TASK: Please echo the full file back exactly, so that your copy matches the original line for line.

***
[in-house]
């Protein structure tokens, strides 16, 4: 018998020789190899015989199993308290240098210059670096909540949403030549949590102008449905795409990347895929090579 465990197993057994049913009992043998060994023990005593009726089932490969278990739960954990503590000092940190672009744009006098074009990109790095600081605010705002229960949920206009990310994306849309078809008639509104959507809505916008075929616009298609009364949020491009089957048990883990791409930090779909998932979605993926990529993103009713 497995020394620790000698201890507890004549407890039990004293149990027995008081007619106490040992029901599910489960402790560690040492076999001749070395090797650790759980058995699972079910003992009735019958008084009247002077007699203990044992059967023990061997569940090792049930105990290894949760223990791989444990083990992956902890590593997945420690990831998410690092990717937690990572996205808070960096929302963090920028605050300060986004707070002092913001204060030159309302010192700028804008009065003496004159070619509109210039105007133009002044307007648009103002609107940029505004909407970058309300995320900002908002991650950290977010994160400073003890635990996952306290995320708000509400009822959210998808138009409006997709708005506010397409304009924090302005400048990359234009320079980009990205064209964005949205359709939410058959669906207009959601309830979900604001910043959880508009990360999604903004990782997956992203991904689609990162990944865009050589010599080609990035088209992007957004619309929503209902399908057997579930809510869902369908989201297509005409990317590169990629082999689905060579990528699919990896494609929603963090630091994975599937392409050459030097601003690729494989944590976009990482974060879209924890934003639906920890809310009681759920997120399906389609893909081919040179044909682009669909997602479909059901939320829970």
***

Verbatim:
[in-house]
């Protein structure tokens, strides 16, 4: 018998020789190899015989199993308290240098210059670096909540949403030549949590102008449905795409990347895929090579 465990197993057994049913009992043998060994023990005593009726089932490969278990739960954990503590000092940190672009744009006098074009990109790095600081605010705002229960949920206009990310994306849309078809008639509104959507809505916008075929616009298609009364949020491009089957048990883990791409930090779909998932979605993926990529993103009713 497995020394620790000698201890507890004549407890039990004293149990027995008081007619106490040992029901599910489960402790560690040492076999001749070395090797650790759980058995699972079910003992009735019958008084009247002077007699203990044992059967023990061997569940090792049930105990290894949760223990791989444990083990992956902890590593997945420690990831998410690092990717937690990572996205808070960096929302963090920028605050300060986004707070002092913001204060030159309302010192700028804008009065003496004159070619509109210039105007133009002044307007648009103002609107940029505004909407970058309300995320900002908002991650950290977010994160400073003890635990996952306290995320708000509400009822959210998808138009409006997709708005506010397409304009924090302005400048990359234009320079980009990205064209964005949205359709939410058959669906207009959601309830979900604001910043959880508009990360999604903004990782997956992203991904689609990162990944865009050589010599080609990035088209992007957004619309929503209902399908057997579930809510869902369908989201297509005409990317590169990629082999689905060579990528699919990896494609929603963090630091994975599937392409050459030097601003690729494989944590976009990482974060879209924890934003639906920890809310009681759920997120399906389609893909081919040179044909682009669909997602479909059901939320829970």